October 13th, 2009 by Denis Pombriant, founder and managing principal, Beagle Research Group

By Denis Pombriant, founder and managing principal, Beagle Research Group

Oracle OpenWorld most resembles Forrest Gump’s box of chocolates in that there is such variety you never know what to expect. At any given moment, there is an equal probability that you will be dazzled, challenged, delighted, or perplexed.

This being journalism, however, perplexity reigns as a dominant topic — and perhaps the most perplexing aspect of the event thus far is the show floor, which includes large booths from the heavyweights in the industry, such as SAP and Microsoft — a.k.a. Oracle’s greatest competition and greatest customers. The booth for Salesforce.com — another competitor-customer — sits long and narrow, moored on the show floor like an aircraft carrier in a crowded harbor.

By the time most of you read this, Salesforce.com’s Marc Benioff will have made his presentation here, and we will at last have an answer to the question haunting the halls of the Moscone Center:

Why would Benioff speak at OpenWorld, the user meeting of one of his staunchest competitors?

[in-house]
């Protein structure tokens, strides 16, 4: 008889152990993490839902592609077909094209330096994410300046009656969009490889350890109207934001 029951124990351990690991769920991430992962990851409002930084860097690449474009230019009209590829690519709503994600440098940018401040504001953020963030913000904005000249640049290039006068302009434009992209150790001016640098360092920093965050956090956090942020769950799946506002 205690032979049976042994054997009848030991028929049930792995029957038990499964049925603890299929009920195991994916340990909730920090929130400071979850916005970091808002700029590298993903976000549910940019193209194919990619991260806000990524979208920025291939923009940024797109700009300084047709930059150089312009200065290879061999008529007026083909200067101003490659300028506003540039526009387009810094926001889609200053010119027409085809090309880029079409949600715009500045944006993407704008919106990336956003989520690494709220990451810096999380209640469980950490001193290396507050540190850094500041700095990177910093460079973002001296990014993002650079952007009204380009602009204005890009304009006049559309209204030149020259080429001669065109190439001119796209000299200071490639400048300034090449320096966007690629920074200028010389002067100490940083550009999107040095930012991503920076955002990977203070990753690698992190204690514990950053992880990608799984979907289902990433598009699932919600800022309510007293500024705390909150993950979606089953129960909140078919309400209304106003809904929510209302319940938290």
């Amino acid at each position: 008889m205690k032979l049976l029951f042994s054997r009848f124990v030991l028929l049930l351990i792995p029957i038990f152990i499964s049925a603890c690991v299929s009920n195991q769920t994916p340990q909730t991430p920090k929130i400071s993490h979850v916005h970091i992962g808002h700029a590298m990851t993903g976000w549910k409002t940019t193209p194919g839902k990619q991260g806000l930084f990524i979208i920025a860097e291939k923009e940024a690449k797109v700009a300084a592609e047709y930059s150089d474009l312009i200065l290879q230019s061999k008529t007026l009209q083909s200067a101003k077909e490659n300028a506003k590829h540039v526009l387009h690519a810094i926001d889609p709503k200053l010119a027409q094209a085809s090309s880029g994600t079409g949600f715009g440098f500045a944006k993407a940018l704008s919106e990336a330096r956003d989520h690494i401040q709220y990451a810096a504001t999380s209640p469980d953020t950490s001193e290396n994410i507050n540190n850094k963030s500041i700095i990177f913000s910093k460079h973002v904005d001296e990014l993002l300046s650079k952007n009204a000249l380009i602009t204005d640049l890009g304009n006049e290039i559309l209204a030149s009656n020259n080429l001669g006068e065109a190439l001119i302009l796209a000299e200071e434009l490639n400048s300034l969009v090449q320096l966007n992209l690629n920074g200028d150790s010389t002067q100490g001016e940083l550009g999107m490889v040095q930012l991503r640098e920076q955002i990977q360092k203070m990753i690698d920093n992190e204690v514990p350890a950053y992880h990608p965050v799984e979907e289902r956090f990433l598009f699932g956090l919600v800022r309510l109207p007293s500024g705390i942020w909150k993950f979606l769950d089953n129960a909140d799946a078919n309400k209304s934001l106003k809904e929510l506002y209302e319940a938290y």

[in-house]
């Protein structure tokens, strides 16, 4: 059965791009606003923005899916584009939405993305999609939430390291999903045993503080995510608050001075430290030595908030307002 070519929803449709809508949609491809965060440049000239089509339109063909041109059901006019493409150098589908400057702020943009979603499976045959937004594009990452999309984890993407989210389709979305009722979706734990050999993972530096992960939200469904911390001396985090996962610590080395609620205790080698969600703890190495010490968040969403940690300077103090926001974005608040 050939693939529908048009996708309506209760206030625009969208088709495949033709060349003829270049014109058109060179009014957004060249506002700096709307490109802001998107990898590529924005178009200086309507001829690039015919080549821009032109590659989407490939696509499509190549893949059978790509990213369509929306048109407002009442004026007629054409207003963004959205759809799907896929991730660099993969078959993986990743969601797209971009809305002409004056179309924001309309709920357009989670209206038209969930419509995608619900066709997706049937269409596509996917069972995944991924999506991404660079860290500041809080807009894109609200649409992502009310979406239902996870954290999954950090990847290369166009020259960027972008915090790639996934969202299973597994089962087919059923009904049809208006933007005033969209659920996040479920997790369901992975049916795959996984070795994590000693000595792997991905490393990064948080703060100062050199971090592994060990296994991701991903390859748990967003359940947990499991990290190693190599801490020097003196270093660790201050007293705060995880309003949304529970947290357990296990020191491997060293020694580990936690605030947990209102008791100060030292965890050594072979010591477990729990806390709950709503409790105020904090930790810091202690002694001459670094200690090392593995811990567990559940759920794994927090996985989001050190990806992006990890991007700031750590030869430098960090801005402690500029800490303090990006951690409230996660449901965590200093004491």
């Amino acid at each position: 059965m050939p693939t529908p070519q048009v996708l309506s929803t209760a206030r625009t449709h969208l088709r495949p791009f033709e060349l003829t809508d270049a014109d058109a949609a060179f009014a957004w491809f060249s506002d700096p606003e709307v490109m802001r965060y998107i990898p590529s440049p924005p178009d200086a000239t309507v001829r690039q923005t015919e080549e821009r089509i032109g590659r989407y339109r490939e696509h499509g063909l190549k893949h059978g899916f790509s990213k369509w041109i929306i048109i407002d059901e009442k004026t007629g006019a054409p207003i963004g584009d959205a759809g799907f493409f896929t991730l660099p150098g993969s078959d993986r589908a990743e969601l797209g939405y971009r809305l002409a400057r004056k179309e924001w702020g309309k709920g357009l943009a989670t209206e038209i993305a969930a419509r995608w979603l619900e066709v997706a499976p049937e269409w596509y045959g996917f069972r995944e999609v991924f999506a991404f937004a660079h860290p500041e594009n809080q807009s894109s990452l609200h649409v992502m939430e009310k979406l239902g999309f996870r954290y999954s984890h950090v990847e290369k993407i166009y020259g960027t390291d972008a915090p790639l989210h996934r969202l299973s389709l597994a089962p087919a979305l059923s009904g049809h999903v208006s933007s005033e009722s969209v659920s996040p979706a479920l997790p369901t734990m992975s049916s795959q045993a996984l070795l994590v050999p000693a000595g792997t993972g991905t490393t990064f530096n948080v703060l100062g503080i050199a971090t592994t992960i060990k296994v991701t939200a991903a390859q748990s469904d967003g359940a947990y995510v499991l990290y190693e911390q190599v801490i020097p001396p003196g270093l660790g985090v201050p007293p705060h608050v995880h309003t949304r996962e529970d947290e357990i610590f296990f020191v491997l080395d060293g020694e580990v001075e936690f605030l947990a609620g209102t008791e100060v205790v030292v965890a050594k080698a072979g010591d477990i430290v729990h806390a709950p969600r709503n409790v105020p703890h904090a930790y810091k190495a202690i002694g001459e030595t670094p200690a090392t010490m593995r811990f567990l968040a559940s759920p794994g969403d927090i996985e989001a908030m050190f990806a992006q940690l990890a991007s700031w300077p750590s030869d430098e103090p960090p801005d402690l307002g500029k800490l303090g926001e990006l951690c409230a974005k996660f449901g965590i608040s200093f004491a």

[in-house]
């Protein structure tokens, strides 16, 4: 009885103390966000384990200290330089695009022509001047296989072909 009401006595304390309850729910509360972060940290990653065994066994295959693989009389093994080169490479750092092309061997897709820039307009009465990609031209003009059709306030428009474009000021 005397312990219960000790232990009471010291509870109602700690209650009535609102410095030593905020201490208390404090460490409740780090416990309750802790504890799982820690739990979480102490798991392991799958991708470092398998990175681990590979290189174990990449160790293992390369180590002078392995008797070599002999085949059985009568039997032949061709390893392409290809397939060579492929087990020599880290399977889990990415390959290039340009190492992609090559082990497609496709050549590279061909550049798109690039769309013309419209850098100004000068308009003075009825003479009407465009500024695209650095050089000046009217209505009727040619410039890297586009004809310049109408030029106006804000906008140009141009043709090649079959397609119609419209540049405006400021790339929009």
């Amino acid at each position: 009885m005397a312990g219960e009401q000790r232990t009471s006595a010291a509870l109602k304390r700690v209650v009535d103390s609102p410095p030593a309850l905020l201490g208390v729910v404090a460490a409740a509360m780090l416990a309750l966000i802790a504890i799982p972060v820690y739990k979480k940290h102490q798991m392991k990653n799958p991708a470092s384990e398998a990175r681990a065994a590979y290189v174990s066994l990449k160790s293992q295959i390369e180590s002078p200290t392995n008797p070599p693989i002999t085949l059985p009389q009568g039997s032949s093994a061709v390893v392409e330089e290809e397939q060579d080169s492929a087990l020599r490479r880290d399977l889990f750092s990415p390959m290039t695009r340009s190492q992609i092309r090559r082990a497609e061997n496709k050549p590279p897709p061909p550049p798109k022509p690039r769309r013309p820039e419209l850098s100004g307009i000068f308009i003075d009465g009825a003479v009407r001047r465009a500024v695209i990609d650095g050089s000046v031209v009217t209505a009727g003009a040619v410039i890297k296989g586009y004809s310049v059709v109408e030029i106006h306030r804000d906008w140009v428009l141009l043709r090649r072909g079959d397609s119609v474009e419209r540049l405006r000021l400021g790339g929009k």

You can make all of the arguments you want about how Salesforce.com relies on the Oracle database to serve its million-plus subscribers. Or you could choose to invoke arcane game theory to explain this apparent cooperation among competitors — after all, this year’s Nobel Prize in Economics was just awarded to two social scientists who studied this phenomenon. Still you are left with an irreducible Why?

Benioff takes the stage at 1 p.m. PT today, and may provide an answer.

[More after the jump…]

Elsewhere at OpenWorld, in CRM, kudos have go to Anthony Lye [Oracle’s senior vice president for CRM] and his team for their top-to-tail work with the Oracle CRM On Demand and Siebel suites and the dogged determination to prove the necessity — even desirability — of hybrid premises-based and on-demand approaches to CRM. (In deference to my hosts, I will not digress into a discussion of my oft-repeated belief that this is a transition state on the way to full Cloud Computing — I only wish they would give up the sophomoric assertion that cloud computing is simply vapor.)